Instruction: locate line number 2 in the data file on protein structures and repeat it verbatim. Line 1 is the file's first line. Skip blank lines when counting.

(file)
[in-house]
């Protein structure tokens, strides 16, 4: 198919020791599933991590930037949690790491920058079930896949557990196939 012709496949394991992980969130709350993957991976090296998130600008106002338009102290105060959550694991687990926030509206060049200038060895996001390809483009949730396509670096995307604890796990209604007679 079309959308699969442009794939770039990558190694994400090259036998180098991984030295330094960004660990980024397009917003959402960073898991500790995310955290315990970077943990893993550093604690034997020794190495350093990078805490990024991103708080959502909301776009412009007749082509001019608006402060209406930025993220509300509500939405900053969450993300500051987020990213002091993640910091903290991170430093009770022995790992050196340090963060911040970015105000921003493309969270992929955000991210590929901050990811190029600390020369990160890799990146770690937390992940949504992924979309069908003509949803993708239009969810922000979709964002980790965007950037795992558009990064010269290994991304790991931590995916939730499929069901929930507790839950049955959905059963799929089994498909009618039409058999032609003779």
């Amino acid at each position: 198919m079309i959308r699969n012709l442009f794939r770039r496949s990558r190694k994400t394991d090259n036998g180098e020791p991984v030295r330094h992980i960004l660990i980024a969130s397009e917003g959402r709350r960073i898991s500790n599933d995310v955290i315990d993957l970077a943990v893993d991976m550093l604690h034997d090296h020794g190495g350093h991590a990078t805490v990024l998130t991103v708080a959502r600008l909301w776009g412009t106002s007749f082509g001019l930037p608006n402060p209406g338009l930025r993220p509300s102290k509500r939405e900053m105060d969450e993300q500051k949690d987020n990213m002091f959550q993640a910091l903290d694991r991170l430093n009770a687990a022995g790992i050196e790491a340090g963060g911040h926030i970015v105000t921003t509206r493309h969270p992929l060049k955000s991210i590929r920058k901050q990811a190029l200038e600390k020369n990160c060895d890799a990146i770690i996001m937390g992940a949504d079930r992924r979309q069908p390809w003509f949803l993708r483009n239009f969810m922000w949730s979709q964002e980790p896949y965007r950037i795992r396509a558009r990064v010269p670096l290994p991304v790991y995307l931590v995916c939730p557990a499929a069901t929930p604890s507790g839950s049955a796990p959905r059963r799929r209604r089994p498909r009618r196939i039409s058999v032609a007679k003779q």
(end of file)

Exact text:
């Protein structure tokens, strides 16, 4: 198919020791599933991590930037949690790491920058079930896949557990196939 012709496949394991992980969130709350993957991976090296998130600008106002338009102290105060959550694991687990926030509206060049200038060895996001390809483009949730396509670096995307604890796990209604007679 079309959308699969442009794939770039990558190694994400090259036998180098991984030295330094960004660990980024397009917003959402960073898991500790995310955290315990970077943990893993550093604690034997020794190495350093990078805490990024991103708080959502909301776009412009007749082509001019608006402060209406930025993220509300509500939405900053969450993300500051987020990213002091993640910091903290991170430093009770022995790992050196340090963060911040970015105000921003493309969270992929955000991210590929901050990811190029600390020369990160890799990146770690937390992940949504992924979309069908003509949803993708239009969810922000979709964002980790965007950037795992558009990064010269290994991304790991931590995916939730499929069901929930507790839950049955959905059963799929089994498909009618039409058999032609003779």